Update – January 12, 2022. Following Gisha’s letter to Israel’s Population Authority, Amal was summoned to its Netanya branch on January 11, where she was told her daughter’s registration had been completed, a birth certificate was issued, and a photo taken of the child to issue her passport. Once the passport is issued, and assuming Israeli authorities grant her a permit to reenter Gaza via Erez Crossing, Amal will, at long last, be able to return to her home in Gaza with her daughter and reunite with her children and partner.
December 22, 2021. Amal (real name withheld) is a Palestinian citizen of Israel married to a Palestinian resident of Gaza. The two live in Gaza with their three children, aged 4-8 years old. In February of this year, Amal, who was pregnant at the time, entered Israel. In August, she gave birth a baby girl in an Israeli hospital, where a notice of birth was issued, per standard practice, and the baby received an Israeli I.D. number.
In September, Amal went to Israel’s Population Authority offices in Taybeh to register the newborn in the population registry and obtain an Israeli birth certificate and passport for her. This is normally a simple process that should take up to five business days according to the Population Authority website. When Amal reached out a while later to inquire about the status of her application, she was referred to the Population Authority office in Netanya, where she was told her case had been referred to the headquarters in Jerusalem. Since then, she has been repeatedly told that no decision has been made in her case, without explanation as to the cause of the delay.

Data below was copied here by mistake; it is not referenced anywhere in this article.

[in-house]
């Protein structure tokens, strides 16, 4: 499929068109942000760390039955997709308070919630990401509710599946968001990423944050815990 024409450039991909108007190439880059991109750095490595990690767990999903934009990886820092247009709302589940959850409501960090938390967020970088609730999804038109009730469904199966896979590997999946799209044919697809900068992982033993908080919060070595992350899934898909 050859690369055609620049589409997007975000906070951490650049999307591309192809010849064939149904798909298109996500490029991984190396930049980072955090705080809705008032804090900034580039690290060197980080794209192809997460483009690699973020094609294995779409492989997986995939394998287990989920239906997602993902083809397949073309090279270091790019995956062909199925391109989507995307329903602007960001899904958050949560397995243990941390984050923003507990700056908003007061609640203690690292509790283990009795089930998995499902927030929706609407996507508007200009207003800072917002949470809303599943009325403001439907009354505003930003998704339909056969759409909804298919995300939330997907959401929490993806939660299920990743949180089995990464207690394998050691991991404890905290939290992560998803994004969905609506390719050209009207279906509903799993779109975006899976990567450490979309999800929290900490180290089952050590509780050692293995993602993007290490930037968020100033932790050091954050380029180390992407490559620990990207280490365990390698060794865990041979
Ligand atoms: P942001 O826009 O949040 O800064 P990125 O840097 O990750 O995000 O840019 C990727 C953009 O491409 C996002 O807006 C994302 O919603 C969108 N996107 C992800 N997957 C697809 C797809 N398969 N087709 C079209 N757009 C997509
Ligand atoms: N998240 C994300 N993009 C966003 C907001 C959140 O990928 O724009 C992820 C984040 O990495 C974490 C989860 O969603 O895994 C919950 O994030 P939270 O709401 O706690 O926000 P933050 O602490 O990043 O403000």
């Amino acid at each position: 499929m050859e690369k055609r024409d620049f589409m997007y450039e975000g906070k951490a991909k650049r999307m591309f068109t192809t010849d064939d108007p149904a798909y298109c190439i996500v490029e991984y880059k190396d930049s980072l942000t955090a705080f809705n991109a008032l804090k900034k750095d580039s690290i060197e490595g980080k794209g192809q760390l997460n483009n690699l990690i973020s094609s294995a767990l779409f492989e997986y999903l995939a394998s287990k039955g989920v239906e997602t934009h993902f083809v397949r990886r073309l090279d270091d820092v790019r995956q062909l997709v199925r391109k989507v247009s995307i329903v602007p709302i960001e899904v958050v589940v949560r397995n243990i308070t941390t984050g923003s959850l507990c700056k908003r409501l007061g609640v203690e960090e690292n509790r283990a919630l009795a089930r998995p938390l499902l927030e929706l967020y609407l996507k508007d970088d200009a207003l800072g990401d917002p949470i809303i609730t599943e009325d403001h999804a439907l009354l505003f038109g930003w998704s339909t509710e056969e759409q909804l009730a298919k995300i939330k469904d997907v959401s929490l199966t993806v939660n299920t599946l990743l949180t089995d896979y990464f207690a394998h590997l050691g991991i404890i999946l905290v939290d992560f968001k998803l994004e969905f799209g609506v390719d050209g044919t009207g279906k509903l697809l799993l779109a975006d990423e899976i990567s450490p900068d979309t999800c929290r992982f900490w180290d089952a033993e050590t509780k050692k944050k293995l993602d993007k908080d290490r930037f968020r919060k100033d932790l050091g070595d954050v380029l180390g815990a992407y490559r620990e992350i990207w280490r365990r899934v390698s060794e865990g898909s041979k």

Amal desperately wants to return with her newborn daughter to her home and family in Gaza. Her requests to enter the Strip with the child were denied by the Israeli authorities given that, without formal registration, Amal cannot prove the familial connection required to obtain a permit for her daughter to enter Gaza. Given Israel’s effective prohibition on Palestinian family unification in Israel, Amal’s spouse and children cannot reunite with her here in Israel.
In a letter sent by Gisha to the Population Authority offices in Natanya on Amal’s behalf, Adv. Sigi Ben Ari wrote: “The unreasonable delay in registering the baby in the population registry not only appears to be tainted by wrongful discrimination in comparison to other citizens, but, in my client’s case, it also leads to a severe violation of her and her baby’s right to family life.”
To read more about other bureaucratic difficulties facing Palestinian citizens of Israel who live in Gaza and wish to register their children in Israel: https://bit.ly/3eiNpom